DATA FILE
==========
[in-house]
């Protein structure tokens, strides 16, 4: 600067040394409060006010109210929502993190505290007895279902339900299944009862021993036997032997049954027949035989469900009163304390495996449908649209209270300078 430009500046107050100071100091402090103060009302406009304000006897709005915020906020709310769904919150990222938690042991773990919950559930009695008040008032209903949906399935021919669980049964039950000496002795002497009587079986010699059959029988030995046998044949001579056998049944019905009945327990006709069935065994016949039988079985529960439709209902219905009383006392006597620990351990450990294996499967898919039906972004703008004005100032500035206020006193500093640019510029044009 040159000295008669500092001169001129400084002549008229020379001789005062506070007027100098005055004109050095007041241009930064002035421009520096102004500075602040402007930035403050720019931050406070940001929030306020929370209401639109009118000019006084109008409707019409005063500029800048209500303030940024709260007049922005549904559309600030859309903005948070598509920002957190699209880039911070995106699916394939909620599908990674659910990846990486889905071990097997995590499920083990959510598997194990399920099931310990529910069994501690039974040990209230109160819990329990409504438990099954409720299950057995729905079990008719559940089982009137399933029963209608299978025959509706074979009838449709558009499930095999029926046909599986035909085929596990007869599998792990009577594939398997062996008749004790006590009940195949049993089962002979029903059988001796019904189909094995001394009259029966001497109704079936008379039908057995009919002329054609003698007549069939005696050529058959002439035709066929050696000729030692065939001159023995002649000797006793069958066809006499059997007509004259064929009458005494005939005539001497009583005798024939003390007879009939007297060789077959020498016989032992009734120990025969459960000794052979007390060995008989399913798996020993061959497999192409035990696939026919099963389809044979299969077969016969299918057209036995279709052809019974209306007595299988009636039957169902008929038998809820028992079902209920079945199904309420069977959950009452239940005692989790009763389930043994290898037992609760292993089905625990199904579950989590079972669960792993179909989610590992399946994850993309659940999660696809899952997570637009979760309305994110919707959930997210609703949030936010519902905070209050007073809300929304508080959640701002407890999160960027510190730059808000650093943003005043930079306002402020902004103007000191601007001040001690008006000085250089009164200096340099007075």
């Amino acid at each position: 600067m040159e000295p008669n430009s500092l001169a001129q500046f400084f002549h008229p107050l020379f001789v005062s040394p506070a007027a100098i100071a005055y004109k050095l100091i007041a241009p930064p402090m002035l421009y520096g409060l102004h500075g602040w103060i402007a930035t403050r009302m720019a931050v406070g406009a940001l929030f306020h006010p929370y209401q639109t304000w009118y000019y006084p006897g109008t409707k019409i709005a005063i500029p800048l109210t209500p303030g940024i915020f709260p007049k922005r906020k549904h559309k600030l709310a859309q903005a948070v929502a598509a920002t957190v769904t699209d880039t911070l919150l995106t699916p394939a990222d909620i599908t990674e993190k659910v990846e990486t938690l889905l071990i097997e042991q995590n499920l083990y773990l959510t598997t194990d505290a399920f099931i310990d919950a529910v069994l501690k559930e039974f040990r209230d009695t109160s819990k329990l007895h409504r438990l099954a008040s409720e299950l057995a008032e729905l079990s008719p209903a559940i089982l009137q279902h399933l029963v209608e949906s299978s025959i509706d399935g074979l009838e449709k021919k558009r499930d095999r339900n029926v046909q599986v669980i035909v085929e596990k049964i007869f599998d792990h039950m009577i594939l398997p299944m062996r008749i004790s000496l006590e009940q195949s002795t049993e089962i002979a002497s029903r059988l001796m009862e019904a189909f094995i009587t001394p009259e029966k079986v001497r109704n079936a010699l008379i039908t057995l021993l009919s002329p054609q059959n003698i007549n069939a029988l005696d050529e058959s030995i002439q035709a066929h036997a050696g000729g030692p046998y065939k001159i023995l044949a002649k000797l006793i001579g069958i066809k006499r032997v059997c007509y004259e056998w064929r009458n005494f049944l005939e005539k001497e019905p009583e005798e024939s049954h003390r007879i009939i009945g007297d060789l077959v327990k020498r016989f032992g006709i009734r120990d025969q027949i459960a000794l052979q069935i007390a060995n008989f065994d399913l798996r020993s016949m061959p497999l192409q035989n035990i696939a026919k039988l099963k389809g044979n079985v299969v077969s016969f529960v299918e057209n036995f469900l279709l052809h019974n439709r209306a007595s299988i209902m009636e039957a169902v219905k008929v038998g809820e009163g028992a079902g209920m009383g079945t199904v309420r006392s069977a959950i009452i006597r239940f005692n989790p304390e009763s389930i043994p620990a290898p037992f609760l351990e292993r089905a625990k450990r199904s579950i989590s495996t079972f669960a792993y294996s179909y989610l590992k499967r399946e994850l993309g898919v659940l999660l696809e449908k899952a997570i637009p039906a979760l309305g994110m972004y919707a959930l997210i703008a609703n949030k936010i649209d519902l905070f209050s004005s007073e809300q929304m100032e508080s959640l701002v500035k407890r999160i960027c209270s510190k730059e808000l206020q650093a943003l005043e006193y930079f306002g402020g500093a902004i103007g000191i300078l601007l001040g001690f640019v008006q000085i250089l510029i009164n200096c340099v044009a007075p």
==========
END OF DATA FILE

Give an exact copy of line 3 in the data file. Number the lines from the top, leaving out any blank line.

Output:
């Amino acid at each position: 600067m040159e000295p008669n430009s500092l001169a001129q500046f400084f002549h008229p107050l020379f001789v005062s040394p506070a007027a100098i100071a005055y004109k050095l100091i007041a241009p930064p402090m002035l421009y520096g409060l102004h500075g602040w103060i402007a930035t403050r009302m720019a931050v406070g406009a940001l929030f306020h006010p929370y209401q639109t304000w009118y000019y006084p006897g109008t409707k019409i709005a005063i500029p800048l109210t209500p303030g940024i915020f709260p007049k922005r906020k549904h559309k600030l709310a859309q903005a948070v929502a598509a920002t957190v769904t699209d880039t911070l919150l995106t699916p394939a990222d909620i599908t990674e993190k659910v990846e990486t938690l889905l071990i097997e042991q995590n499920l083990y773990l959510t598997t194990d505290a399920f099931i310990d919950a529910v069994l501690k559930e039974f040990r209230d009695t109160s819990k329990l007895h409504r438990l099954a008040s409720e299950l057995a008032e729905l079990s008719p209903a559940i089982l009137q279902h399933l029963v209608e949906s299978s025959i509706d399935g074979l009838e449709k021919k558009r499930d095999r339900n029926v046909q599986v669980i035909v085929e596990k049964i007869f599998d792990h039950m009577i594939l398997p299944m062996r008749i004790s000496l006590e009940q195949s002795t049993e089962i002979a002497s029903r059988l001796m009862e019904a189909f094995i009587t001394p009259e029966k079986v001497r109704n079936a010699l008379i039908t057995l021993l009919s002329p054609q059959n003698i007549n069939a029988l005696d050529e058959s030995i002439q035709a066929h036997a050696g000729g030692p046998y065939k001159i023995l044949a002649k000797l006793i001579g069958i066809k006499r032997v059997c007509y004259e056998w064929r009458n005494f049944l005939e005539k001497e019905p009583e005798e024939s049954h003390r007879i009939i009945g007297d060789l077959v327990k020498r016989f032992g006709i009734r120990d025969q027949i459960a000794l052979q069935i007390a060995n008989f065994d399913l798996r020993s016949m061959p497999l192409q035989n035990i696939a026919k039988l099963k389809g044979n079985v299969v077969s016969f529960v299918e057209n036995f469900l279709l052809h019974n439709r209306a007595s299988i209902m009636e039957a169902v219905k008929v038998g809820e009163g028992a079902g209920m009383g079945t199904v309420r006392s069977a959950i009452i006597r239940f005692n989790p304390e009763s389930i043994p620990a290898p037992f609760l351990e292993r089905a625990k450990r199904s579950i989590s495996t079972f669960a792993y294996s179909y989610l590992k499967r399946e994850l993309g898919v659940l999660l696809e449908k899952a997570i637009p039906a979760l309305g994110m972004y919707a959930l997210i703008a609703n949030k936010i649209d519902l905070f209050s004005s007073e809300q929304m100032e508080s959640l701002v500035k407890r999160i960027c209270s510190k730059e808000l206020q650093a943003l005043e006193y930079f306002g402020g500093a902004i103007g000191i300078l601007l001040g001690f640019v008006q000085i250089l510029i009164n200096c340099v044009a007075p």